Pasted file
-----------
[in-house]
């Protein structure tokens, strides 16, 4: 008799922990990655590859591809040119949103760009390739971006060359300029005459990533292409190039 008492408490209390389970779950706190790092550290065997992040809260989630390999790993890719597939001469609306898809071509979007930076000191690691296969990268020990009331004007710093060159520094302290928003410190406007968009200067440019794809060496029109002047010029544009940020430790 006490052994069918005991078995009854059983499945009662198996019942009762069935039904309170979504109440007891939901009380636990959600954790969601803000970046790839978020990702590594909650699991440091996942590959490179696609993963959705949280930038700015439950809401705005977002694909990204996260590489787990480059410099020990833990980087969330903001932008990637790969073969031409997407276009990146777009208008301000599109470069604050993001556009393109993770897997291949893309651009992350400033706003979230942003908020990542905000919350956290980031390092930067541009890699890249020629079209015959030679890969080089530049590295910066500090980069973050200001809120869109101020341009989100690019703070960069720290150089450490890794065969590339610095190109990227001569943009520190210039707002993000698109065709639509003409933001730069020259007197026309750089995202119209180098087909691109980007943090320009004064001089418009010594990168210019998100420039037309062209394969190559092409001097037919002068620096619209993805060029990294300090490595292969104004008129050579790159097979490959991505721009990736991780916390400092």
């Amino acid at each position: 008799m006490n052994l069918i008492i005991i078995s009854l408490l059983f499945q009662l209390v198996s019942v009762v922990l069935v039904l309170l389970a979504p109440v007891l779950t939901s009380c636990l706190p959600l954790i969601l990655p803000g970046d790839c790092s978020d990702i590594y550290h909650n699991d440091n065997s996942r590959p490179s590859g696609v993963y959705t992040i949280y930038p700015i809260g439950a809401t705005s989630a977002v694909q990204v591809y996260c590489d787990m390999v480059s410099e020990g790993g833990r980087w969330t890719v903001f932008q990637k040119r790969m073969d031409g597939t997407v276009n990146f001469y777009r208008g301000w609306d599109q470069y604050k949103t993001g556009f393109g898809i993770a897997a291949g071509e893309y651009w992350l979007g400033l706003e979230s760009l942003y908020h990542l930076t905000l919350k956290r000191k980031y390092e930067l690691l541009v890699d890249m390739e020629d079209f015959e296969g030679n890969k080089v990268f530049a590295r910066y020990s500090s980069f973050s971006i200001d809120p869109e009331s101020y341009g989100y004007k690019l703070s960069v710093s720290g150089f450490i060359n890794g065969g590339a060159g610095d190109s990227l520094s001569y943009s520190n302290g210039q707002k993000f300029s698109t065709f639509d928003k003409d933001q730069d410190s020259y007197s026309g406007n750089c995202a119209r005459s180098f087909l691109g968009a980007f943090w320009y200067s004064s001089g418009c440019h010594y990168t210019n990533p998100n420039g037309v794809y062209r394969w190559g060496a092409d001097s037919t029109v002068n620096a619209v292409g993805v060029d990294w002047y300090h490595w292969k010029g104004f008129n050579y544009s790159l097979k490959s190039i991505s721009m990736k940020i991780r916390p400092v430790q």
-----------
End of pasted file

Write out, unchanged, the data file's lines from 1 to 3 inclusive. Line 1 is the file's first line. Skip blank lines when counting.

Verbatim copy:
[in-house]
């Protein structure tokens, strides 16, 4: 008799922990990655590859591809040119949103760009390739971006060359300029005459990533292409190039 008492408490209390389970779950706190790092550290065997992040809260989630390999790993890719597939001469609306898809071509979007930076000191690691296969990268020990009331004007710093060159520094302290928003410190406007968009200067440019794809060496029109002047010029544009940020430790 006490052994069918005991078995009854059983499945009662198996019942009762069935039904309170979504109440007891939901009380636990959600954790969601803000970046790839978020990702590594909650699991440091996942590959490179696609993963959705949280930038700015439950809401705005977002694909990204996260590489787990480059410099020990833990980087969330903001932008990637790969073969031409997407276009990146777009208008301000599109470069604050993001556009393109993770897997291949893309651009992350400033706003979230942003908020990542905000919350956290980031390092930067541009890699890249020629079209015959030679890969080089530049590295910066500090980069973050200001809120869109101020341009989100690019703070960069720290150089450490890794065969590339610095190109990227001569943009520190210039707002993000698109065709639509003409933001730069020259007197026309750089995202119209180098087909691109980007943090320009004064001089418009010594990168210019998100420039037309062209394969190559092409001097037919002068620096619209993805060029990294300090490595292969104004008129050579790159097979490959991505721009990736991780916390400092």
């Amino acid at each position: 008799m006490n052994l069918i008492i005991i078995s009854l408490l059983f499945q009662l209390v198996s019942v009762v922990l069935v039904l309170l389970a979504p109440v007891l779950t939901s009380c636990l706190p959600l954790i969601l990655p803000g970046d790839c790092s978020d990702i590594y550290h909650n699991d440091n065997s996942r590959p490179s590859g696609v993963y959705t992040i949280y930038p700015i809260g439950a809401t705005s989630a977002v694909q990204v591809y996260c590489d787990m390999v480059s410099e020990g790993g833990r980087w969330t890719v903001f932008q990637k040119r790969m073969d031409g597939t997407v276009n990146f001469y777009r208008g301000w609306d599109q470069y604050k949103t993001g556009f393109g898809i993770a897997a291949g071509e893309y651009w992350l979007g400033l706003e979230s760009l942003y908020h990542l930076t905000l919350k956290r000191k980031y390092e930067l690691l541009v890699d890249m390739e020629d079209f015959e296969g030679n890969k080089v990268f530049a590295r910066y020990s500090s980069f973050s971006i200001d809120p869109e009331s101020y341009g989100y004007k690019l703070s960069v710093s720290g150089f450490i060359n890794g065969g590339a060159g610095d190109s990227l520094s001569y943009s520190n302290g210039q707002k993000f300029s698109t065709f639509d928003k003409d933001q730069d410190s020259y007197s026309g406007n750089c995202a119209r005459s180098f087909l691109g968009a980007f943090w320009y200067s004064s001089g418009c440019h010594y990168t210019n990533p998100n420039g037309v794809y062209r394969w190559g060496a092409d001097s037919t029109v002068n620096a619209v292409g993805v060029d990294w002047y300090h490595w292969k010029g104004f008129n050579y544009s790159l097979k490959s190039i991505s721009m990736k940020i991780r916390p400092v430790q």